Finally, the hon. Gentleman quoted relief given in the case of the "Torrey Canyon" oil disaster. I do not myself think that it is a fair comparison. What he ought to have done, it seems to me, was to compare the amount given in connection with the oil disaster to the sums and contributions which will be paid from central Government to the local authorities, because in that case the grants were for the expenses of the local authorities in dealing with that matter, and not personal damage. So, in due course, the hon. Member will be able to make out a comparison, but I do not think that he can make it out now.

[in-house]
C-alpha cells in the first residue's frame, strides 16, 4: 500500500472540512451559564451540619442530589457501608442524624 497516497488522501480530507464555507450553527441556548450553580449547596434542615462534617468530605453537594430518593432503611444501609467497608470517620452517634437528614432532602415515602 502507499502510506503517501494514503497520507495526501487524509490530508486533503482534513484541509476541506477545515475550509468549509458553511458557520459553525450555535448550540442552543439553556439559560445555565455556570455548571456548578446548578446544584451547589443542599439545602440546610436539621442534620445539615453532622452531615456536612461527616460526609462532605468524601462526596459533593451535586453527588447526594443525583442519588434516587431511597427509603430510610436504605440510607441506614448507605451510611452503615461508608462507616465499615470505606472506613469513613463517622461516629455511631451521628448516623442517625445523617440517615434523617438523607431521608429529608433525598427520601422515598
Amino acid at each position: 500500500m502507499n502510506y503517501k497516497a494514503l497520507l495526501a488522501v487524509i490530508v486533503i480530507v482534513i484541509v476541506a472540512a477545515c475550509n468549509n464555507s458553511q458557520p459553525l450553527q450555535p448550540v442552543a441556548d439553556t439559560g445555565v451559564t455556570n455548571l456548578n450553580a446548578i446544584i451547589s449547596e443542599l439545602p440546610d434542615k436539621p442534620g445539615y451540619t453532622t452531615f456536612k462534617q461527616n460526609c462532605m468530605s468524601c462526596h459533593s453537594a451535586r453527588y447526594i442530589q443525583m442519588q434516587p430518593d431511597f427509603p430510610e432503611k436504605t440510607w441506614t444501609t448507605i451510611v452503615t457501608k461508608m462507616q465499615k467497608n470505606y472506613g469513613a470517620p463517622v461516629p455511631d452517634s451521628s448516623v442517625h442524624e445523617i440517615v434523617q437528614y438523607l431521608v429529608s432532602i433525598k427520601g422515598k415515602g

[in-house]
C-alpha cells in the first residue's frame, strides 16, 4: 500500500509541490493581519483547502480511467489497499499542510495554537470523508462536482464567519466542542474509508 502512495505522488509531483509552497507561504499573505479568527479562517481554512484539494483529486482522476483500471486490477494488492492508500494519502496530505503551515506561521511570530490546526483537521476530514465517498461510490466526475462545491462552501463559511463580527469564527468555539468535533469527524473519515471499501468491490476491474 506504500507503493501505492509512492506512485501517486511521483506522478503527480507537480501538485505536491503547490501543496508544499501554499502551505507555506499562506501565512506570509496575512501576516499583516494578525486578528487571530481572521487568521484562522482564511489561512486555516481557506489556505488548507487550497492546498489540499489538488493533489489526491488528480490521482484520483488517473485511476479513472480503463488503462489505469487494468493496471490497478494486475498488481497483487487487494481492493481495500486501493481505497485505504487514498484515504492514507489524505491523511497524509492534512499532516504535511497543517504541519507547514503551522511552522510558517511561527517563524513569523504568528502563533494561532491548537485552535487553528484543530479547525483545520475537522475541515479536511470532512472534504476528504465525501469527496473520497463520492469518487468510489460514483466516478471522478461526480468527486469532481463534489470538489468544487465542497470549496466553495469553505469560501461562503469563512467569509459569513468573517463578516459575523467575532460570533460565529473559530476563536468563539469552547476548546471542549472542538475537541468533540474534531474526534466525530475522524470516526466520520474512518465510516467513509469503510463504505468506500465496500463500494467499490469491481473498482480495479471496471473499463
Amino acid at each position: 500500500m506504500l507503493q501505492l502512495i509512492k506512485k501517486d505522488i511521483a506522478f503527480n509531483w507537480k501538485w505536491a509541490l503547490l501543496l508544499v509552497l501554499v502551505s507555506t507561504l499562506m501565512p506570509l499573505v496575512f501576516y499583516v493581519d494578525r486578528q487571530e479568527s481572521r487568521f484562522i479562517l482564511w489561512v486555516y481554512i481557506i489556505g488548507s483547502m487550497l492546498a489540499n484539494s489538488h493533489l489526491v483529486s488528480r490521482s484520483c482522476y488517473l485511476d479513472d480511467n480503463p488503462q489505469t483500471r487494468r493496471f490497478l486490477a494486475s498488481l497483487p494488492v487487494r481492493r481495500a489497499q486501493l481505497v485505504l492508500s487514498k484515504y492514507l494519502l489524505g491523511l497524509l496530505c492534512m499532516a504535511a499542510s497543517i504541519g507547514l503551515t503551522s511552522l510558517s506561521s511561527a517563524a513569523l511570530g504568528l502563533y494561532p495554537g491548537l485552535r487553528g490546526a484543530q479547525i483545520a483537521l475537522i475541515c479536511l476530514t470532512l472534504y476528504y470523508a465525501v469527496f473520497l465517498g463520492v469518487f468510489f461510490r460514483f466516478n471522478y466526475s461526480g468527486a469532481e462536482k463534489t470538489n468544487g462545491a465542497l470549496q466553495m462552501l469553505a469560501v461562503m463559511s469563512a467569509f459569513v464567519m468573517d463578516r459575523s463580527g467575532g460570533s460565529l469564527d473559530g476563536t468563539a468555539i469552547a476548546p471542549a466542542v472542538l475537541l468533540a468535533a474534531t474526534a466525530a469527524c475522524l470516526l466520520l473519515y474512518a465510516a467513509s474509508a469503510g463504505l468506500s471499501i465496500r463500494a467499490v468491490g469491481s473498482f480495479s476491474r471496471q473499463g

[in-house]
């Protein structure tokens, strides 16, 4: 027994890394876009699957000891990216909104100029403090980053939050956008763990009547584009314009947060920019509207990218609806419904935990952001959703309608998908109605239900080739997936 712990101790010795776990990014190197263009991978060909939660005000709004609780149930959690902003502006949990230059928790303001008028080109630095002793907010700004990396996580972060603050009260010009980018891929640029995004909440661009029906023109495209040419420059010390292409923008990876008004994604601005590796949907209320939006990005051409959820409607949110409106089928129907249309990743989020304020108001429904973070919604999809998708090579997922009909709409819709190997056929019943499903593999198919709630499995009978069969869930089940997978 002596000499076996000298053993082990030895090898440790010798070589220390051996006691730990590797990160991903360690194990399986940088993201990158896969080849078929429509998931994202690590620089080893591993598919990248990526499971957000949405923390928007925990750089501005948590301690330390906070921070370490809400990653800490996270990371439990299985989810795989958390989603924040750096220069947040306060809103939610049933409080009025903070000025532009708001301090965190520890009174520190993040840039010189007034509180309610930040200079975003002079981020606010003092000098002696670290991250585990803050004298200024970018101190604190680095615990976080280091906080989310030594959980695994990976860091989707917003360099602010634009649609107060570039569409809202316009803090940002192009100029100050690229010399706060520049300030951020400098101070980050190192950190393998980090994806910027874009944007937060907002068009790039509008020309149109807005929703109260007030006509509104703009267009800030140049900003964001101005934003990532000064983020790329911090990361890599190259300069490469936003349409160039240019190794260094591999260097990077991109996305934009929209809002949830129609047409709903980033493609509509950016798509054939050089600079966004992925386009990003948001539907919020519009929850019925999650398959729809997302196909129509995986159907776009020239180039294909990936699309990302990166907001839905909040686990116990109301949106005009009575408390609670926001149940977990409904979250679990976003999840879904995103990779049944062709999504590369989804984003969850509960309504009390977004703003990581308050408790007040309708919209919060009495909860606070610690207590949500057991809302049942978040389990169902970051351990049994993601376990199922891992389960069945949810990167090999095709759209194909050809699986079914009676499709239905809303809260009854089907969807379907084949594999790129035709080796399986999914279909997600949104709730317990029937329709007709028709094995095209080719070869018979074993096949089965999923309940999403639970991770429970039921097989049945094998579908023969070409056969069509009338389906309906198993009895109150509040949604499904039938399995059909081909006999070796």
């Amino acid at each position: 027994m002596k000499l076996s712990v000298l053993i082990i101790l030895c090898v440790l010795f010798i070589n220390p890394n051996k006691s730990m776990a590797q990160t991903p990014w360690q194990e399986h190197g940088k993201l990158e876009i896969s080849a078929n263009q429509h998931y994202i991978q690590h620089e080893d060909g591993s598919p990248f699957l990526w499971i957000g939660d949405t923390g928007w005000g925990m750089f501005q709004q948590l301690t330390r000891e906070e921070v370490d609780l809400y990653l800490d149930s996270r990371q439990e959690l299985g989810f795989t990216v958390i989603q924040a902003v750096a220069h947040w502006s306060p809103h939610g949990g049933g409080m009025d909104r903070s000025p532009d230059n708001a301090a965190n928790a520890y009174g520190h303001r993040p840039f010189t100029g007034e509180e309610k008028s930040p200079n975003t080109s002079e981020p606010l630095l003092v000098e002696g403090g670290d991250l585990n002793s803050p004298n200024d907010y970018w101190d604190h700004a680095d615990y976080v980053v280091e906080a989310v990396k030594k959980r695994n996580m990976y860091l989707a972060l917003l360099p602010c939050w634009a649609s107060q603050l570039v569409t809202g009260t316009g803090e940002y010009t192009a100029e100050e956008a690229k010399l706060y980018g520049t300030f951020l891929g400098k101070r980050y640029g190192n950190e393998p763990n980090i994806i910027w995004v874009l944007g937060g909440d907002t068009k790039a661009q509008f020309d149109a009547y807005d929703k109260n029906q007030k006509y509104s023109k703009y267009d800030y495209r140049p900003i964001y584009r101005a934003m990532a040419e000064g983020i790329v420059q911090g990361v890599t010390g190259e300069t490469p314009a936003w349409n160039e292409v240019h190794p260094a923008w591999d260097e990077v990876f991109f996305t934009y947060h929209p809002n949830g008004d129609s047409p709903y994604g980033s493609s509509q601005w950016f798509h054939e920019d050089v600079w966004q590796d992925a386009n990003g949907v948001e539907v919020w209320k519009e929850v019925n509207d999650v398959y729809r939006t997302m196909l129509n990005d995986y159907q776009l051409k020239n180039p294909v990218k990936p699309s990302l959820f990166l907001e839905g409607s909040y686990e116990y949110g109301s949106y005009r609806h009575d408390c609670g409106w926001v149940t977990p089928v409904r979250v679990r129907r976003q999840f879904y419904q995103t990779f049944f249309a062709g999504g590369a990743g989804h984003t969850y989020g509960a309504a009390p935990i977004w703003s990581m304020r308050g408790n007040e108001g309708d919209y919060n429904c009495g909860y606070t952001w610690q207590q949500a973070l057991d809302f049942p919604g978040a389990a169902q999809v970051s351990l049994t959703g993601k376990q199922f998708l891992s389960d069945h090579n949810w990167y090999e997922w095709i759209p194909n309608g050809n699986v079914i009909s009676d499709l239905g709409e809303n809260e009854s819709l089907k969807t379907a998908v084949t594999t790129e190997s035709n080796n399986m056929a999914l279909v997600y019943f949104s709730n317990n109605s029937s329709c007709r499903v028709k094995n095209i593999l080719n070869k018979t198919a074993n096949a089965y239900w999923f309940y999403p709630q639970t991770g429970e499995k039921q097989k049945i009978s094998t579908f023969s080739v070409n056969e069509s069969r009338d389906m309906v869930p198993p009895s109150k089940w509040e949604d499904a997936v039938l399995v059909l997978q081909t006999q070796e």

We shall certainly consider most carefully all that has been said in the debate. I am glad that the matter has been raised. I think it right to put the sums in addition to the£175,000 on record, and I hope that when hon. and right hon. Members look at the contributions and the other matters I have referred to they will in their heart of hearts think these contributions not so ungenerous as they have suggested tonight.

Mr. Robert Cooke

If the claims for private damage are not complete, how can the Government—

The Question having been proposed after Ten o'clock and the debate having continued for half an hour, Mr. SPEAKERadjourned the House without Question put, pursuant to the Standing Order.

Adjourned at half-past Ten o'clock.